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Invitation to Discuss: Shadow of Night & Book of Life [SPOILERS]

A couple of weeks ago I started and finished the first book in Deborah Harkness' All Souls trilogy of modern-ish witchery and other supernatural shenanigans, A Discovery of Witches. At the time I wrote a discussion post, I wasn't sure if I wanted to finish the series because I had some ambivalence about certain things in the first book that likely wouldn't change in the second and third. But I did end up finishing the series (weirdly, my post went up the day before The Book of Life was released, which was totally not planned) because Deborah Harkness made me. It was just too intriguing, and the second book ended with something that I absolutely couldn't leave unresolved.

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Shadow of Night


So, Shadow of Night. Man, I have mixed feelings about this book. As much as the idea of time-traveling in order to learn from old-school witches sounds amazingly cool to me, it was such slow going for me at first. I'll do Pros and Cons, like I did in my original post:


  • Phillipe de Clairmont. I thought this would be a pointless detour and that I would hate Phillipe, but I was so, so wrong. I need to know more about him! He's some kind of ancient Greek vampire?! He's basically pagan?! He's had his hand in most of the political machinations of Europe, and possibly the world?! Plus he was married to Ysabeau, who is also completely awesome and more interesting than Matthew? Yes please! It wasn't easy to like him, at first, as it seemed like he was intent on acting like a total asshat to both Diana and Matthew right from the start. And of course Matthew was all mopey because of the future meeting the past, blah blah blah. That changed when Phillipe put Diana in charge of the de Clairmont household, as was her due as her position as the lady-in-residence. Matthew, of course, was all miffed about it because he thought that Phillipe was treating Diana as a glorified housekeeper. He felt it was beneath her station as his mate, conveniently forgetting the fact that he himself had treated her like crap from as soon as they set foot in 1591 or whenever it was (more on that in the Cons). But Diana takes full advantage of her new responsibility and status and uses it to learn all she can. Running the household gives her something to do, since seeking out a witch to teach her needed to go on the back-burner at that moment. And her dedication to it (and I guess to Matthew) shows Phillipe that she can handle herself and be a valuable member of the de Clairmont family.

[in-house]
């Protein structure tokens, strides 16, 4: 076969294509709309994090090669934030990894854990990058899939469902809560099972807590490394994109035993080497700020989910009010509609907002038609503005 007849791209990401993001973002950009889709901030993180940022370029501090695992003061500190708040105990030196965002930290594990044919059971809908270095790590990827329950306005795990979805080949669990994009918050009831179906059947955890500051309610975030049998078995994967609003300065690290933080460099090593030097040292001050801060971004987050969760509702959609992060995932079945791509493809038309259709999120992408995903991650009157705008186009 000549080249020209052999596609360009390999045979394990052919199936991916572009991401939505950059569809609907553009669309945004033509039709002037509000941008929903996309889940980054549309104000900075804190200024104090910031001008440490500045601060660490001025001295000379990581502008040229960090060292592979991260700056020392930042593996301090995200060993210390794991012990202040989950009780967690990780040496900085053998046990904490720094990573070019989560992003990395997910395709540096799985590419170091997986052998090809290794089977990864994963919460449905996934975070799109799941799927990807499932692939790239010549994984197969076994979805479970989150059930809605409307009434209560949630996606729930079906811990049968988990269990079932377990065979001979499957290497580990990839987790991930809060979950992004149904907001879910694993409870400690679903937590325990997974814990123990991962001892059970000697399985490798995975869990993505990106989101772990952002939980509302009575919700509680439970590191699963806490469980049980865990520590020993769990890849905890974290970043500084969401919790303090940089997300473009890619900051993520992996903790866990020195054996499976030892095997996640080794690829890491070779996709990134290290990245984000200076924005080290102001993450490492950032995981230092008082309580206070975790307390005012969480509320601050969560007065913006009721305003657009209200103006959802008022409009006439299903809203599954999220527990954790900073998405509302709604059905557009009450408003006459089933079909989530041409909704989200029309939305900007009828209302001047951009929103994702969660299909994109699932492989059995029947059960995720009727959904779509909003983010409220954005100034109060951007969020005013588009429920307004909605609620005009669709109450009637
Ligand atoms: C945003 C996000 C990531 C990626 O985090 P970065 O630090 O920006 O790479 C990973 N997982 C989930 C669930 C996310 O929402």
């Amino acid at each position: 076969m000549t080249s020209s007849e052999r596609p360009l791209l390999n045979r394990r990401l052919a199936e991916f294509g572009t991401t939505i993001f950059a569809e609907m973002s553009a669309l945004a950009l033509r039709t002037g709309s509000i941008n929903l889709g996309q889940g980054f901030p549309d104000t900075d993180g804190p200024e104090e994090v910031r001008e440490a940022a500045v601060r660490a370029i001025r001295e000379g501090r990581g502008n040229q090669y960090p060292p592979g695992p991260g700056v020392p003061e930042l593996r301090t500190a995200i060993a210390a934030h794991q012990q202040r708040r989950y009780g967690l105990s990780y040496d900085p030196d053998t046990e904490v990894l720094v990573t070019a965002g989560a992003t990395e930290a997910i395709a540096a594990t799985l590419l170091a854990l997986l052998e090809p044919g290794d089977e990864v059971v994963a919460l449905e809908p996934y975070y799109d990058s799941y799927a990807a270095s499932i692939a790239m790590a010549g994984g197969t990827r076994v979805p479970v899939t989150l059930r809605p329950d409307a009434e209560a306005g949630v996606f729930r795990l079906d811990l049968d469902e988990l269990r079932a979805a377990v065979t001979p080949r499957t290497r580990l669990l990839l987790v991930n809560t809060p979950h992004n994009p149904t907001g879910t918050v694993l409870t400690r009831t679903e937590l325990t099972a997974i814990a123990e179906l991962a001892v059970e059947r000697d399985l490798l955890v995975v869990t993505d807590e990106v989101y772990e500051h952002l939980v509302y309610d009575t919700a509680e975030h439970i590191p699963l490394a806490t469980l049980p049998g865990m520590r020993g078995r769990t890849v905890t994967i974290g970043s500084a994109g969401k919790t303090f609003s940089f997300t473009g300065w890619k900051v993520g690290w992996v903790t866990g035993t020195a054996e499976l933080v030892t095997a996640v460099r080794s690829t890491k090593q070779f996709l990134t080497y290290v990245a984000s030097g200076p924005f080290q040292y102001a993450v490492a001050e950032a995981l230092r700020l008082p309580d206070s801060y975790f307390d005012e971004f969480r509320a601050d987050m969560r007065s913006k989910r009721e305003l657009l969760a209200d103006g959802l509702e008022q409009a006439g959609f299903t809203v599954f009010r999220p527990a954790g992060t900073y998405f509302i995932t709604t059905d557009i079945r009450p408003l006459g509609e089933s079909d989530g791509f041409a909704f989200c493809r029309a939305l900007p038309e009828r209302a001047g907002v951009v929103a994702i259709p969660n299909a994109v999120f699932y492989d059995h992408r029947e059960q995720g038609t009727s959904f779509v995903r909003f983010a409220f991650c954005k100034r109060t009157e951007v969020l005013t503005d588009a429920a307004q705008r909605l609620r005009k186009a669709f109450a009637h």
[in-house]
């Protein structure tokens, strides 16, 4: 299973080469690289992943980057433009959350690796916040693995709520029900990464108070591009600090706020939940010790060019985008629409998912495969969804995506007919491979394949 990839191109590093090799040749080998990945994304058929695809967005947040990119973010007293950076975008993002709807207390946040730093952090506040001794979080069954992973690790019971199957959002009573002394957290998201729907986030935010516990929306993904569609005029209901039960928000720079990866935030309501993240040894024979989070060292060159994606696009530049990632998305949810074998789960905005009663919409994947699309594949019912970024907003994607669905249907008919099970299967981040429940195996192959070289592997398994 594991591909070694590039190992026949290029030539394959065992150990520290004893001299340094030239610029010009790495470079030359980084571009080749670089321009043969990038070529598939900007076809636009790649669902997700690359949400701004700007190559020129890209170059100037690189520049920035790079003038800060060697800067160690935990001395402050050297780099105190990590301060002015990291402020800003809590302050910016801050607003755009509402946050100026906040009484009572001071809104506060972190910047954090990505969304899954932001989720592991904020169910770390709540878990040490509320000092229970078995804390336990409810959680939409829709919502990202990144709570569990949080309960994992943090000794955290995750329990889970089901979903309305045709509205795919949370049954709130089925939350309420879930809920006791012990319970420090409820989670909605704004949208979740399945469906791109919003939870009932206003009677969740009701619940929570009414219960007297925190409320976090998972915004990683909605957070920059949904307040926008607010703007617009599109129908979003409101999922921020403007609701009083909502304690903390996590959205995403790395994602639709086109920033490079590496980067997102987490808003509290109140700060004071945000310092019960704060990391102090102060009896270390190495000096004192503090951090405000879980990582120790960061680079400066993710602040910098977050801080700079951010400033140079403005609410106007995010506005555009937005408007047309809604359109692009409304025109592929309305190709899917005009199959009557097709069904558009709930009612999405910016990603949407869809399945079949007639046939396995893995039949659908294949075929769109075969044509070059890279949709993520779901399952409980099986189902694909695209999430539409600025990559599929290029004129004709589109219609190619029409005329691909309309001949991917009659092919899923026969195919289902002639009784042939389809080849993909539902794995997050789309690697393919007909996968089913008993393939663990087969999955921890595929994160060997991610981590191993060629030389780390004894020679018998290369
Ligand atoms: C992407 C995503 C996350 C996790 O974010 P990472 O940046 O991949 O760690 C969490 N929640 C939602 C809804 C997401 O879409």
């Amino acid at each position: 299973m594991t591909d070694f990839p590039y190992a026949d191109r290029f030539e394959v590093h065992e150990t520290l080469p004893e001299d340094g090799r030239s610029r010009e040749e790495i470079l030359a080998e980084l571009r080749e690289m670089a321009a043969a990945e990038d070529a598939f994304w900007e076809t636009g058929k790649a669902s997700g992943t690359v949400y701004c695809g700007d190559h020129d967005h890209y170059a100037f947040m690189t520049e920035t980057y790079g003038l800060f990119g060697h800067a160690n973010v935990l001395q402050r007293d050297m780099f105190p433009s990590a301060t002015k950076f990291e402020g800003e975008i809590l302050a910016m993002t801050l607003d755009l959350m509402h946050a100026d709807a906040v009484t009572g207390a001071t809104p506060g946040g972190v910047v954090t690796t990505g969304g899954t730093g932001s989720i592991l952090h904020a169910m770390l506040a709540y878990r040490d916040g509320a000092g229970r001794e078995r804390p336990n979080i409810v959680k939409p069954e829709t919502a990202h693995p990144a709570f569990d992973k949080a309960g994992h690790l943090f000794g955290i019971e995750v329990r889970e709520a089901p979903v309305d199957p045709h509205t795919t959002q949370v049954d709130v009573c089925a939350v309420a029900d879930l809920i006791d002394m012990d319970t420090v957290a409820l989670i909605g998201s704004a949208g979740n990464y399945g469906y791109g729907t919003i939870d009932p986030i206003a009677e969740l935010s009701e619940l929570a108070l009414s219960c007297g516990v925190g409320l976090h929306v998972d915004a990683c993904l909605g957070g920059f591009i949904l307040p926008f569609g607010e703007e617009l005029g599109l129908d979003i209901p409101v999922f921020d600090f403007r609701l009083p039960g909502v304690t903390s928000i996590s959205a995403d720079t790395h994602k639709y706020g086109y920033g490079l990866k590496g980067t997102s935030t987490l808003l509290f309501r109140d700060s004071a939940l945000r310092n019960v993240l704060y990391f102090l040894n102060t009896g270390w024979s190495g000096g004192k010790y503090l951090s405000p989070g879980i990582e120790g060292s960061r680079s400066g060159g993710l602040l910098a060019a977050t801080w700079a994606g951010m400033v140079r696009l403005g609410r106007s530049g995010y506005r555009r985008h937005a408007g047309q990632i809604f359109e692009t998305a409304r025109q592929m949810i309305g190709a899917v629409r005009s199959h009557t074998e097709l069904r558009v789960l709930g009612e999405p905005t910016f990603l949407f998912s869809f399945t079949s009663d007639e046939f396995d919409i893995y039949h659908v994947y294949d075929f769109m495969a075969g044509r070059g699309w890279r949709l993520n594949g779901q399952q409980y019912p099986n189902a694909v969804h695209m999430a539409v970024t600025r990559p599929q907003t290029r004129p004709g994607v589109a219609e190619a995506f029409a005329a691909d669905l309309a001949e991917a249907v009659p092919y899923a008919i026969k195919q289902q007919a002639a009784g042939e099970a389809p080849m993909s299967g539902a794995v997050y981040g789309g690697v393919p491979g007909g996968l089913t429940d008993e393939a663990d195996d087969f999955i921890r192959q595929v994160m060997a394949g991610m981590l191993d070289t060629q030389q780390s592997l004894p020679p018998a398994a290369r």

• Phillipe making Diana his blood-sworn daughter and arranging her marriage(s) (pagan and Christian) to Matthew was just about the only thing I liked about Diana and Matthew being together in this book. Phillipe made Matthew get over himself and settled his fee-fees somewhat, which made Matthew a lot more tolerable to me. I liked the way Phillipe honored his and Diana's pagan beliefs by having the private ceremony in the outdoor glade/temple of the goddess, and I loved his enthusiasm for the humongous winter solstice/wedding party he threw for them. Phillipe actually made Diana a person of status in that time period, giving her family, a position and property, which is more than Matthew ever did for her. I love Phillipe, in short. I wish I could have read him and Ysabeau interacting with each other.
  • Diana's teachers. Oh, it was so nice to see some good witches other than Sarah and Emily, and the reveal about weavers was really cool. I have some tolerance for main characters being the Chosen One or the Most Powerful or the Most Special only if the text supports it, and I think that when Diana finally came into her own, the text did just that. Goody Alsop is a badass. I want more of her. And I liked that Diana studied under a team of witches, after finally taking matters into her own hands because Matthew seemed to have forgotten the whole fucking reason they traveled almost 500 years back in time. All of those witches together really spoke to my ideal of what witches and witchcraft should mean - wise women doing their own thing, but also supporting each other and others. I like Diana's journey from uncontrolled potential and ignorance to knowledge and control.
  • Corra. I don't care how much they keep calling her a wyvern or a firedrake, she's a fucking dragon and I love her. I want a dragon. I need a dragon. Although I was slightly disappointed that Diana's familiar didn't turn out to be a cat. Maybe cats are not Special Enough for Chosen Ones.